The 17-year-old senior in high school and Cinematic Music Group affiliate Joey Bada$$ has burst onto the scene with his debut project 1999. Although this Brooklyn MC is not even old enough to buy a pack of cigarettes, Joey Bada$$ has generated a great deal of excitement thanks to his vibrant, vintage-sounding hip-hop, a sound that effortlessly channels New York rap of the 1990s. Joey is the most visible member of a young artist collective called the Progressive Era (Pro Era for short). These kids take musical inspiration from an era referred to by hip-hop purists as the “Golden Generation.”
The young man clearly has an old soul. 1999 opens with “Summer Knights”, an interlude produced by fellow Pro Era member Chuck Strangers, that with its twinkling keys and vintage loops of background singing allows each verse from Bada$$ to be easily absorbed. It leads nicely into “Waves” which uses a high pitched manipulated vocal at the beginning, with smooth jazz production and Bada$$ rapping, “Like I told you, I know niggas who trash rapping/ Worried ’bout the tending fashions rather than ascendin’ passion.” With no chorus he drops a 2Pac soundbite about rap not being ready for a “real person” in the middle of two verses. And the array of sounds continue; from the playful “Where It’$ At”, the introspective “Snakes”, or the melancholy “Pennyroyal”- which are over J-Dilla, and MF DOOM instrumentals. Joey is drenched in a slick New York groove that proves too intoxicating to escape. “Funky Ho’$” and “Daily Routine” are perfect examples of this; on “Daily Routine”, Joey spits, “But that’s just daily routine/The streets is couped fiends/Whether the hoops or the booth/Niggas shoot dreams/Better choose the right scheme/Cause you can think you cool wit yo nice things/But get wiped cleaned for ice cream when the lights beam.”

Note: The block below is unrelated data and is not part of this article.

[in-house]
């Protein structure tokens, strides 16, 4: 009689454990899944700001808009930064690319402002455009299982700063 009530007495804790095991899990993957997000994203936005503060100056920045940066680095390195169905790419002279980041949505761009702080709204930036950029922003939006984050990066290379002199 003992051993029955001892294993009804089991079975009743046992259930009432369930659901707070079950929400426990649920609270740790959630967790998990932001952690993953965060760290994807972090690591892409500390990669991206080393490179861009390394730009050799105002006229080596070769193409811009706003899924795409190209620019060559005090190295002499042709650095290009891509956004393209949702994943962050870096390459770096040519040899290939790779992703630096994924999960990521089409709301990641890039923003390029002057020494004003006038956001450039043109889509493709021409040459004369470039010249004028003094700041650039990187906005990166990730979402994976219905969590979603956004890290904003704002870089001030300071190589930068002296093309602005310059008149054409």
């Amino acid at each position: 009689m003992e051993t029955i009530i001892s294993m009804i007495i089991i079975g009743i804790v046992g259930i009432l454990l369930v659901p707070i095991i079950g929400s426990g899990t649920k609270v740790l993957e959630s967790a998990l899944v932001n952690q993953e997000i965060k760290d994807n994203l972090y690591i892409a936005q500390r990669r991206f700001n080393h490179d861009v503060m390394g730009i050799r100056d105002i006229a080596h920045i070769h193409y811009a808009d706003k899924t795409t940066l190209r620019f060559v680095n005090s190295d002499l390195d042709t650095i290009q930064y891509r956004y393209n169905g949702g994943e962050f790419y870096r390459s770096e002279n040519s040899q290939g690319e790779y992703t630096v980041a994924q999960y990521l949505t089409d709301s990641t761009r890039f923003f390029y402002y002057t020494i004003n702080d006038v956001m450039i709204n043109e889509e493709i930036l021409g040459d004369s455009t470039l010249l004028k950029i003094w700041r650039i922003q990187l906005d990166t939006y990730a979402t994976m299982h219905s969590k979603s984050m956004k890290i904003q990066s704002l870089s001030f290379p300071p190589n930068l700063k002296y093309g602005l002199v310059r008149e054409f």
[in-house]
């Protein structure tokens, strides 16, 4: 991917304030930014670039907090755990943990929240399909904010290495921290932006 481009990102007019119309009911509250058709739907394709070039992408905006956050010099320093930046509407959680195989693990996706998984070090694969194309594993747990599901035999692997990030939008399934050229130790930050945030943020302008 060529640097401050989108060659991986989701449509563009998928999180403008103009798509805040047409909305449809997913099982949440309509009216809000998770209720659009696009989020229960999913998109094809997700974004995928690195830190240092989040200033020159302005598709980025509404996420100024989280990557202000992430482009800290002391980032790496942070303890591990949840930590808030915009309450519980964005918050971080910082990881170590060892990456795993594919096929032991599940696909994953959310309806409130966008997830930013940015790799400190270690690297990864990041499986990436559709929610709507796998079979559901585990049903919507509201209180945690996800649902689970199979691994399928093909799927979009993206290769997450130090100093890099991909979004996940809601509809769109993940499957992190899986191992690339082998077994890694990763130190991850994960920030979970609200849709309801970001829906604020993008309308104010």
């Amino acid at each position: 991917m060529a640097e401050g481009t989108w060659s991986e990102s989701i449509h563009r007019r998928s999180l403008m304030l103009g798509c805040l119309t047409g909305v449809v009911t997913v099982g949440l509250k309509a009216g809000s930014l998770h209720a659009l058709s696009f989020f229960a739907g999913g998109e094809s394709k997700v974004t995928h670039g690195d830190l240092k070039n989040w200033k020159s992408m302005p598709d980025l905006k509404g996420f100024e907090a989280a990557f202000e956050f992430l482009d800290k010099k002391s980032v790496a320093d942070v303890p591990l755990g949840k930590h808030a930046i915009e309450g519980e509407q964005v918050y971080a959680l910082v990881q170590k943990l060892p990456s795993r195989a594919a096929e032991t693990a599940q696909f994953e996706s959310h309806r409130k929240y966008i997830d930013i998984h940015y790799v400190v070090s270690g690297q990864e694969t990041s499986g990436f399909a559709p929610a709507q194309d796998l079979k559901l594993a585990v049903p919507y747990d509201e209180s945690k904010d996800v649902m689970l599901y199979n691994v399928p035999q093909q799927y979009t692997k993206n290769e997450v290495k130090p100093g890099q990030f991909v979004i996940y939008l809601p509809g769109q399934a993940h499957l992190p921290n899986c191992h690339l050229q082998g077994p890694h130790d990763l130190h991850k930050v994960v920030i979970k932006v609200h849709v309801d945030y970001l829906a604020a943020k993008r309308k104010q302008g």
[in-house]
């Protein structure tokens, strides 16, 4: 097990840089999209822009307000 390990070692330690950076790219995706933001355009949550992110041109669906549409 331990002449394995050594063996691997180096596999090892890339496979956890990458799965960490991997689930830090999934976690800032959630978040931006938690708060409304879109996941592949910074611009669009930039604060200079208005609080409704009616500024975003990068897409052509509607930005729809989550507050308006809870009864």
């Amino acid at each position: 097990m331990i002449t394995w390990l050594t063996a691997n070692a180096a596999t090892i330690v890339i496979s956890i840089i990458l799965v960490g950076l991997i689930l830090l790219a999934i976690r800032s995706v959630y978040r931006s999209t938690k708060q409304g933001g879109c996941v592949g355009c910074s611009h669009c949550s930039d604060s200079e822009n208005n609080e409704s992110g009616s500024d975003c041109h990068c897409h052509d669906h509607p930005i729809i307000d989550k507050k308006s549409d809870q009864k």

Without question, the most distinguishable feature of 1999 is its 90s Hip-Hop influence. Boom-baps, raucous choruses and head-nodding beats are excellently recreated, with the Brooklyn rapper’s mix of aggressive wordplay and youthful charisma meshing nicely with the backing score. Production credits go to unfamiliar names like Chuck Strangers (who also drops a verse on “FromdaTomb$”) and Knxwledge, who brings some distorted jazz horns to “Killuminati”; while 90s underground vet Lord Finesse brings a filthy cut for Joey to distance himself from all “Funky Ho’$.” The rapper even jumps onto classic productions from the late J Dilla and ominous underground genius MF Doom to showcase his lyrical damage.
Joey Bada$$’s mixtape is remarkable — giving listeners flashbacks and a breath of fresh air at the same time. Joey ends 1999 with the mandatory posse cut, “Suspect,” which features an entourage of spitters from his Pro Era camp (Chuck Strangers, NYCk Caution and Rokamouth to name a few) to deliver a fitting end to an mixtape which brings what is arguably Hip-Hop’s “Golden Generation” back to life.
Reviewed by Weston Sarver